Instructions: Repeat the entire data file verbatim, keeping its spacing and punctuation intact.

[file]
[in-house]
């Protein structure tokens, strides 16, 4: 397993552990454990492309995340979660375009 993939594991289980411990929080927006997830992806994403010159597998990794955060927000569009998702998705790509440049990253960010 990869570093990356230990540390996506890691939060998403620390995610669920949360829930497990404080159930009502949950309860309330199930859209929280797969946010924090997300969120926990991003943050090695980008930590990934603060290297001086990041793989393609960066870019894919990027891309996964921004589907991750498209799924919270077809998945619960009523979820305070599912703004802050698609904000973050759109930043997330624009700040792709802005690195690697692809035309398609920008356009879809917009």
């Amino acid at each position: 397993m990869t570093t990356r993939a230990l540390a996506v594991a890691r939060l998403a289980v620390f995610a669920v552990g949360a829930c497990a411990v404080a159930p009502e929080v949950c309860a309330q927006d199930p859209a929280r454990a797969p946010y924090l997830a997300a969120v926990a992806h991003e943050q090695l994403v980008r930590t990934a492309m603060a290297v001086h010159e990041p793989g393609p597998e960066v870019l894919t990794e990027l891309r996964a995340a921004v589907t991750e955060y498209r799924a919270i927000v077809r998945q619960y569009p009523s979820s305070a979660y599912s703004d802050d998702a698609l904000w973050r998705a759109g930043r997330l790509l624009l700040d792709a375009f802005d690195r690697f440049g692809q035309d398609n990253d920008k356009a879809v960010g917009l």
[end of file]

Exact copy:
[in-house]
């Protein structure tokens, strides 16, 4: 397993552990454990492309995340979660375009 993939594991289980411990929080927006997830992806994403010159597998990794955060927000569009998702998705790509440049990253960010 990869570093990356230990540390996506890691939060998403620390995610669920949360829930497990404080159930009502949950309860309330199930859209929280797969946010924090997300969120926990991003943050090695980008930590990934603060290297001086990041793989393609960066870019894919990027891309996964921004589907991750498209799924919270077809998945619960009523979820305070599912703004802050698609904000973050759109930043997330624009700040792709802005690195690697692809035309398609920008356009879809917009």
């Amino acid at each position: 397993m990869t570093t990356r993939a230990l540390a996506v594991a890691r939060l998403a289980v620390f995610a669920v552990g949360a829930c497990a411990v404080a159930p009502e929080v949950c309860a309330q927006d199930p859209a929280r454990a797969p946010y924090l997830a997300a969120v926990a992806h991003e943050q090695l994403v980008r930590t990934a492309m603060a290297v001086h010159e990041p793989g393609p597998e960066v870019l894919t990794e990027l891309r996964a995340a921004v589907t991750e955060y498209r799924a919270i927000v077809r998945q619960y569009p009523s979820s305070a979660y599912s703004d802050d998702a698609l904000w973050r998705a759109g930043r997330l790509l624009l700040d792709a375009f802005d690195r690697f440049g692809q035309d398609n990253d920008k356009a879809v960010g917009l």